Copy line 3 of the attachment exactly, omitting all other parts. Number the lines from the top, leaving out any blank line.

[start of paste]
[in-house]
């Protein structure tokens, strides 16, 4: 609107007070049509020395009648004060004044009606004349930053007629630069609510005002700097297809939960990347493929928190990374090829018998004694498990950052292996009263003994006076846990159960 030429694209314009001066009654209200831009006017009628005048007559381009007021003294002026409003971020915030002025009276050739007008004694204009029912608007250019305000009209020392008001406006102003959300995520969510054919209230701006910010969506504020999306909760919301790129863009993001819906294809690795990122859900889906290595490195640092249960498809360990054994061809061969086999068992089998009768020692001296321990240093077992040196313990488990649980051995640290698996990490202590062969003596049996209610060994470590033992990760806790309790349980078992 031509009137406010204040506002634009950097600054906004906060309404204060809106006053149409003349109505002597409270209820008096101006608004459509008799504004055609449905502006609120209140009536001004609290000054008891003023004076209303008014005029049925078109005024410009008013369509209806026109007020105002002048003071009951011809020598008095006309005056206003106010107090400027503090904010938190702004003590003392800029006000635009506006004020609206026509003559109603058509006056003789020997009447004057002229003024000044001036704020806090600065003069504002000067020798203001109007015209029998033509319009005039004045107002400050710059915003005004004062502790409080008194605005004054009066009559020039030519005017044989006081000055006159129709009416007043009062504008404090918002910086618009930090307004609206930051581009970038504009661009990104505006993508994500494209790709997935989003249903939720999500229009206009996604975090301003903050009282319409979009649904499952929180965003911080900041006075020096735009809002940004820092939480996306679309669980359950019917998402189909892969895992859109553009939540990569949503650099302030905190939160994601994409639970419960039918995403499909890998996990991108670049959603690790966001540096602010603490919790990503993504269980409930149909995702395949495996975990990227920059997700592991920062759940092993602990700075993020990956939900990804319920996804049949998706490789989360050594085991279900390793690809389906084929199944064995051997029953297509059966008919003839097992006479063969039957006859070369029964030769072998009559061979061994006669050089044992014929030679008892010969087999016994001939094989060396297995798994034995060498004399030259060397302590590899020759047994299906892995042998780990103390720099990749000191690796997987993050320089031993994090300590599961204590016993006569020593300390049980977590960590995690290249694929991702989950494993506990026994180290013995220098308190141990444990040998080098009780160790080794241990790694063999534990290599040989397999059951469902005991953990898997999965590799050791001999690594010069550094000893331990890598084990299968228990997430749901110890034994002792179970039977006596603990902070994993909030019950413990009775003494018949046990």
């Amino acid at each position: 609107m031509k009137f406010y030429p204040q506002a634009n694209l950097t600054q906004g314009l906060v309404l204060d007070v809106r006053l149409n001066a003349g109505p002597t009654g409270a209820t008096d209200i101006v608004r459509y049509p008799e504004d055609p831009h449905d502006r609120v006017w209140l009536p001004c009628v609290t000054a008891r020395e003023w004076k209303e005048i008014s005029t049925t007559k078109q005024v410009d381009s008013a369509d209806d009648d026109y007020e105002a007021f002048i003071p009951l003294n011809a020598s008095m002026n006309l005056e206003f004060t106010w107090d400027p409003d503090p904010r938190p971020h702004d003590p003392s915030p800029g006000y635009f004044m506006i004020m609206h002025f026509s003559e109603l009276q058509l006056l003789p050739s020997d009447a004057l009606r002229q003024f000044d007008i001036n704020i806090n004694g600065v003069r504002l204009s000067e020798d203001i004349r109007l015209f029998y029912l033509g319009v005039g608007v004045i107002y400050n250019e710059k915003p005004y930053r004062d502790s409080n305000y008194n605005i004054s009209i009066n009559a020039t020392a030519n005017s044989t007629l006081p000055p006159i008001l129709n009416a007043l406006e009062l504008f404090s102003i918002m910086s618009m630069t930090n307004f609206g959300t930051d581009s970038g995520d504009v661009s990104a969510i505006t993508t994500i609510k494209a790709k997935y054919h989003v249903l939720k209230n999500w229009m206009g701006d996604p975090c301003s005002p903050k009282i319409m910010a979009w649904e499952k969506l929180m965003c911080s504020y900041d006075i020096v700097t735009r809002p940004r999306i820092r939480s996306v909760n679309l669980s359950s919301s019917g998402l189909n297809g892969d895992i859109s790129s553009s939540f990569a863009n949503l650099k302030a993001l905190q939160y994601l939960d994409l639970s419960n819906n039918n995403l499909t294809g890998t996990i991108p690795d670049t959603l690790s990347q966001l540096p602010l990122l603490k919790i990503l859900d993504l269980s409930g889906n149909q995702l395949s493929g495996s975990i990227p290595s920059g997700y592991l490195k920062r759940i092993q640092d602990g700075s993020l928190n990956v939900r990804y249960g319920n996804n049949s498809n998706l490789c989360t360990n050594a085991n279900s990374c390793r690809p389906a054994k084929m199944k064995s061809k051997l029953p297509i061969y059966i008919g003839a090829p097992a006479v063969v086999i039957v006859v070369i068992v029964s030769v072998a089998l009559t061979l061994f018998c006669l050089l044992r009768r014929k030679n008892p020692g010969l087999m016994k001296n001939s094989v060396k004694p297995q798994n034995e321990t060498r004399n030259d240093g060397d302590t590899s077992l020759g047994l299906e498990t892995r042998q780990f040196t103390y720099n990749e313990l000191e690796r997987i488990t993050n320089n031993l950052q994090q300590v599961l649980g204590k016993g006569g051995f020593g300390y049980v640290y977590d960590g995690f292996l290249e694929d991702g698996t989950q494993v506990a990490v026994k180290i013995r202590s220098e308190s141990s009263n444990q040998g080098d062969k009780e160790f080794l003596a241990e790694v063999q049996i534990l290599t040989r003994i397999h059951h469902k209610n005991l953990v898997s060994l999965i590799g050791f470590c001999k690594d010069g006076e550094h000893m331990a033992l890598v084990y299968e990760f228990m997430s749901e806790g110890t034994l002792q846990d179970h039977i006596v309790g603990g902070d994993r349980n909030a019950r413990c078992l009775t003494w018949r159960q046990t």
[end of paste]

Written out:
């Amino acid at each position: 609107m031509k009137f406010y030429p204040q506002a634009n694209l950097t600054q906004g314009l906060v309404l204060d007070v809106r006053l149409n001066a003349g109505p002597t009654g409270a209820t008096d209200i101006v608004r459509y049509p008799e504004d055609p831009h449905d502006r609120v006017w209140l009536p001004c009628v609290t000054a008891r020395e003023w004076k209303e005048i008014s005029t049925t007559k078109q005024v410009d381009s008013a369509d209806d009648d026109y007020e105002a007021f002048i003071p009951l003294n011809a020598s008095m002026n006309l005056e206003f004060t106010w107090d400027p409003d503090p904010r938190p971020h702004d003590p003392s915030p800029g006000y635009f004044m506006i004020m609206h002025f026509s003559e109603l009276q058509l006056l003789p050739s020997d009447a004057l009606r002229q003024f000044d007008i001036n704020i806090n004694g600065v003069r504002l204009s000067e020798d203001i004349r109007l015209f029998y029912l033509g319009v005039g608007v004045i107002y400050n250019e710059k915003p005004y930053r004062d502790s409080n305000y008194n605005i004054s009209i009066n009559a020039t020392a030519n005017s044989t007629l006081p000055p006159i008001l129709n009416a007043l406006e009062l504008f404090s102003i918002m910086s618009m630069t930090n307004f609206g959300t930051d581009s970038g995520d504009v661009s990104a969510i505006t993508t994500i609510k494209a790709k997935y054919h989003v249903l939720k209230n999500w229009m206009g701006d996604p975090c301003s005002p903050k009282i319409m910010a979009w649904e499952k969506l929180m965003c911080s504020y900041d006075i020096v700097t735009r809002p940004r999306i820092r939480s996306v909760n679309l669980s359950s919301s019917g998402l189909n297809g892969d895992i859109s790129s553009s939540f990569a863009n949503l650099k302030a993001l905190q939160y994601l939960d994409l639970s419960n819906n039918n995403l499909t294809g890998t996990i991108p690795d670049t959603l690790s990347q966001l540096p602010l990122l603490k919790i990503l859900d993504l269980s409930g889906n149909q995702l395949s493929g495996s975990i990227p290595s920059g997700y592991l490195k920062r759940i092993q640092d602990g700075s993020l928190n990956v939900r990804y249960g319920n996804n049949s498809n998706l490789c989360t360990n050594a085991n279900s990374c390793r690809p389906a054994k084929m199944k064995s061809k051997l029953p297509i061969y059966i008919g003839a090829p097992a006479v063969v086999i039957v006859v070369i068992v029964s030769v072998a089998l009559t061979l061994f018998c006669l050089l044992r009768r014929k030679n008892p020692g010969l087999m016994k001296n001939s094989v060396k004694p297995q798994n034995e321990t060498r004399n030259d240093g060397d302590t590899s077992l020759g047994l299906e498990t892995r042998q780990f040196t103390y720099n990749e313990l000191e690796r997987i488990t993050n320089n031993l950052q994090q300590v599961l649980g204590k016993g006569g051995f020593g300390y049980v640290y977590d960590g995690f292996l290249e694929d991702g698996t989950q494993v506990a990490v026994k180290i013995r202590s220098e308190s141990s009263n444990q040998g080098d062969k009780e160790f080794l003596a241990e790694v063999q049996i534990l290599t040989r003994i397999h059951h469902k209610n005991l953990v898997s060994l999965i590799g050791f470590c001999k690594d010069g006076e550094h000893m331990a033992l890598v084990y299968e990760f228990m997430s749901e806790g110890t034994l002792q846990d179970h039977i006596v309790g603990g902070d994993r349980n909030a019950r413990c078992l009775t003494w018949r159960q046990t």